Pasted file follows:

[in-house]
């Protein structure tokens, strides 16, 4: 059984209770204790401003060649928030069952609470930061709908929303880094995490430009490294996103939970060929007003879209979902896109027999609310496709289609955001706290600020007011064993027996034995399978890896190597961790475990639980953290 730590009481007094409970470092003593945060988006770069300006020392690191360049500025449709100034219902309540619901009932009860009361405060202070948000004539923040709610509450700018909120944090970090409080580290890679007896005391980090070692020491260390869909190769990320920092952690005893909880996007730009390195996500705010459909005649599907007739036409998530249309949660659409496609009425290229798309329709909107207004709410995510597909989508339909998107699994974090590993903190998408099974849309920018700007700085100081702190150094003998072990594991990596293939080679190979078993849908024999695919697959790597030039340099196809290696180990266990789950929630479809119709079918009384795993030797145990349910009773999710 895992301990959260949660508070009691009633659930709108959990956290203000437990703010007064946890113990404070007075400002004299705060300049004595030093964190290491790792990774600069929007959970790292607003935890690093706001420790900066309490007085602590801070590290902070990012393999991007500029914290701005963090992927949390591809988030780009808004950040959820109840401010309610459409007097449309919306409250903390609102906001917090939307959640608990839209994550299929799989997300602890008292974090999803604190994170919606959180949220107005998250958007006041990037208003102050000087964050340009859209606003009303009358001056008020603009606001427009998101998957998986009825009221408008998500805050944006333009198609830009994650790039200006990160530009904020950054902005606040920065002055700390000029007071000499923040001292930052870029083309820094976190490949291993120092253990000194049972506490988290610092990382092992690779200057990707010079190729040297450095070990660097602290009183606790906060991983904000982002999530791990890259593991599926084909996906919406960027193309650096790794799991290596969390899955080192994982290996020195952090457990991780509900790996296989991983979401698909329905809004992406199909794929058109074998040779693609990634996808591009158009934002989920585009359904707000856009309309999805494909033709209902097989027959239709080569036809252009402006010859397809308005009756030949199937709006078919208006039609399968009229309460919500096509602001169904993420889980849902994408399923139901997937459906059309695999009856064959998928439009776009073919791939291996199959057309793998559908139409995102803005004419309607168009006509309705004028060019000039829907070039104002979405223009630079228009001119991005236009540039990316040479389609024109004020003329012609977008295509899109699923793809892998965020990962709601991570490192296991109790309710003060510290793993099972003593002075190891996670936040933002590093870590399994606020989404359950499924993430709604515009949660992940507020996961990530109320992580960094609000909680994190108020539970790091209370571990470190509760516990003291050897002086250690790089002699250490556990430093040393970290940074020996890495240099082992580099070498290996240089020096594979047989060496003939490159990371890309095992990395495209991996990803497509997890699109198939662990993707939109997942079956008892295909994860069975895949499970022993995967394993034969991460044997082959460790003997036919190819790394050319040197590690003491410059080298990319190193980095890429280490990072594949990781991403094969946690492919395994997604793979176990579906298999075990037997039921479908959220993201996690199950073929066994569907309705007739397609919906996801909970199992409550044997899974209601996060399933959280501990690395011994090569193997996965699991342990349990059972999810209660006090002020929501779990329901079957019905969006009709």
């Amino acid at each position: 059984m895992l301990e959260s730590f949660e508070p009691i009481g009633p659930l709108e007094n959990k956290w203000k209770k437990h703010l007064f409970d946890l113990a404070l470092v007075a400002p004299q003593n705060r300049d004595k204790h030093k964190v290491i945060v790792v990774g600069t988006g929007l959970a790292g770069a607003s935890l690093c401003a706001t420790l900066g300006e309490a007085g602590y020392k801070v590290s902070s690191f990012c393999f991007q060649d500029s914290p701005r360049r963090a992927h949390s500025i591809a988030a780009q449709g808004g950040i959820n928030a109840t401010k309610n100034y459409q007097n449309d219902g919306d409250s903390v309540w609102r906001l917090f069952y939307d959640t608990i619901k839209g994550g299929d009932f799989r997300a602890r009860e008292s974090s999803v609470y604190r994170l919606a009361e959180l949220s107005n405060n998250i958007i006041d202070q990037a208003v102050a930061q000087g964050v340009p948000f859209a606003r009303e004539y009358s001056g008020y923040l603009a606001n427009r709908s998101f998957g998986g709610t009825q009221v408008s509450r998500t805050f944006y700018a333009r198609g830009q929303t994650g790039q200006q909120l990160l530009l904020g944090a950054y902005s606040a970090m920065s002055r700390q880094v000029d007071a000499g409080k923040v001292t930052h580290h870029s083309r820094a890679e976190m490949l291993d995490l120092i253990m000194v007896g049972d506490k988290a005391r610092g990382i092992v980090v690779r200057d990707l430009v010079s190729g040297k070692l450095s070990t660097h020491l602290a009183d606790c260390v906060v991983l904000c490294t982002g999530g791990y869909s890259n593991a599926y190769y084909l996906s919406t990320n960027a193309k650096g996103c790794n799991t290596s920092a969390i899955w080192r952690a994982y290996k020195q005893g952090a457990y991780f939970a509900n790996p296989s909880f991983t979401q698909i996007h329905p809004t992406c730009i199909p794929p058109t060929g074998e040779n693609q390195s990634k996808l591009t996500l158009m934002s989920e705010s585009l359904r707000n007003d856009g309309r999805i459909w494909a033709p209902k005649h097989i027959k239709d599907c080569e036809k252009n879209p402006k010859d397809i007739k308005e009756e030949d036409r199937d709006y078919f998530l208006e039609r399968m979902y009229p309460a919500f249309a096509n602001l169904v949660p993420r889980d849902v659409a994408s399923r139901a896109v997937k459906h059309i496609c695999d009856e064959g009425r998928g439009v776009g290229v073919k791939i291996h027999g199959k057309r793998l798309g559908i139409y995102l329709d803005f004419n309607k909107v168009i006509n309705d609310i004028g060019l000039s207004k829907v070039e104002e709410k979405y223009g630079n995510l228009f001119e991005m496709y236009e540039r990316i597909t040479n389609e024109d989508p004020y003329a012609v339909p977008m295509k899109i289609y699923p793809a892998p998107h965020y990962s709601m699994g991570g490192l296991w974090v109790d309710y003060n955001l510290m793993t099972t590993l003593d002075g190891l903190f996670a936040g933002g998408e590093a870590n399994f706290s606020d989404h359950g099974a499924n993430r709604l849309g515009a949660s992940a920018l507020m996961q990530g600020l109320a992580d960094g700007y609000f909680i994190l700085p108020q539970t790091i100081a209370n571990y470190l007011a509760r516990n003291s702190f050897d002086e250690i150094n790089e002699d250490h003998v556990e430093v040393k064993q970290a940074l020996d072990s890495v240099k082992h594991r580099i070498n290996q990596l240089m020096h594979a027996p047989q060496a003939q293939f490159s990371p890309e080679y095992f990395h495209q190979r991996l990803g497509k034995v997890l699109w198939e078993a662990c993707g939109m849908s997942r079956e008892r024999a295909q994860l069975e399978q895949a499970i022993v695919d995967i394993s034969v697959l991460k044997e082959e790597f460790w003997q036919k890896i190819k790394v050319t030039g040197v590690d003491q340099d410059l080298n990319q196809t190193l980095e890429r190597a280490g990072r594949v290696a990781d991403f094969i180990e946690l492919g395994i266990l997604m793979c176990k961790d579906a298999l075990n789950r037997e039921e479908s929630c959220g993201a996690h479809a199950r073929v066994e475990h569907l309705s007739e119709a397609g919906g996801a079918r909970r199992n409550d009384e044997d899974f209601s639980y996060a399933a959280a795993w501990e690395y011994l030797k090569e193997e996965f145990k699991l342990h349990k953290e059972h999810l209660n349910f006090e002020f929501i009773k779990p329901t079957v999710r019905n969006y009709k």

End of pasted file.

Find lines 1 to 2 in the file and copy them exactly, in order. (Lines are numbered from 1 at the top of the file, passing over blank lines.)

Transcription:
[in-house]
């Protein structure tokens, strides 16, 4: 059984209770204790401003060649928030069952609470930061709908929303880094995490430009490294996103939970060929007003879209979902896109027999609310496709289609955001706290600020007011064993027996034995399978890896190597961790475990639980953290 730590009481007094409970470092003593945060988006770069300006020392690191360049500025449709100034219902309540619901009932009860009361405060202070948000004539923040709610509450700018909120944090970090409080580290890679007896005391980090070692020491260390869909190769990320920092952690005893909880996007730009390195996500705010459909005649599907007739036409998530249309949660659409496609009425290229798309329709909107207004709410995510597909989508339909998107699994974090590993903190998408099974849309920018700007700085100081702190150094003998072990594991990596293939080679190979078993849908024999695919697959790597030039340099196809290696180990266990789950929630479809119709079918009384795993030797145990349910009773999710 895992301990959260949660508070009691009633659930709108959990956290203000437990703010007064946890113990404070007075400002004299705060300049004595030093964190290491790792990774600069929007959970790292607003935890690093706001420790900066309490007085602590801070590290902070990012393999991007500029914290701005963090992927949390591809988030780009808004950040959820109840401010309610459409007097449309919306409250903390609102906001917090939307959640608990839209994550299929799989997300602890008292974090999803604190994170919606959180949220107005998250958007006041990037208003102050000087964050340009859209606003009303009358001056008020603009606001427009998101998957998986009825009221408008998500805050944006333009198609830009994650790039200006990160530009904020950054902005606040920065002055700390000029007071000499923040001292930052870029083309820094976190490949291993120092253990000194049972506490988290610092990382092992690779200057990707010079190729040297450095070990660097602290009183606790906060991983904000982002999530791990890259593991599926084909996906919406960027193309650096790794799991290596969390899955080192994982290996020195952090457990991780509900790996296989991983979401698909329905809004992406199909794929058109074998040779693609990634996808591009158009934002989920585009359904707000856009309309999805494909033709209902097989027959239709080569036809252009402006010859397809308005009756030949199937709006078919208006039609399968009229309460919500096509602001169904993420889980849902994408399923139901997937459906059309695999009856064959998928439009776009073919791939291996199959057309793998559908139409995102803005004419309607168009006509309705004028060019000039829907070039104002979405223009630079228009001119991005236009540039990316040479389609024109004020003329012609977008295509899109699923793809892998965020990962709601991570490192296991109790309710003060510290793993099972003593002075190891996670936040933002590093870590399994606020989404359950499924993430709604515009949660992940507020996961990530109320992580960094609000909680994190108020539970790091209370571990470190509760516990003291050897002086250690790089002699250490556990430093040393970290940074020996890495240099082992580099070498290996240089020096594979047989060496003939490159990371890309095992990395495209991996990803497509997890699109198939662990993707939109997942079956008892295909994860069975895949499970022993995967394993034969991460044997082959460790003997036919190819790394050319040197590690003491410059080298990319190193980095890429280490990072594949990781991403094969946690492919395994997604793979176990579906298999075990037997039921479908959220993201996690199950073929066994569907309705007739397609919906996801909970199992409550044997899974209601996060399933959280501990690395011994090569193997996965699991342990349990059972999810209660006090002020929501779990329901079957019905969006009709």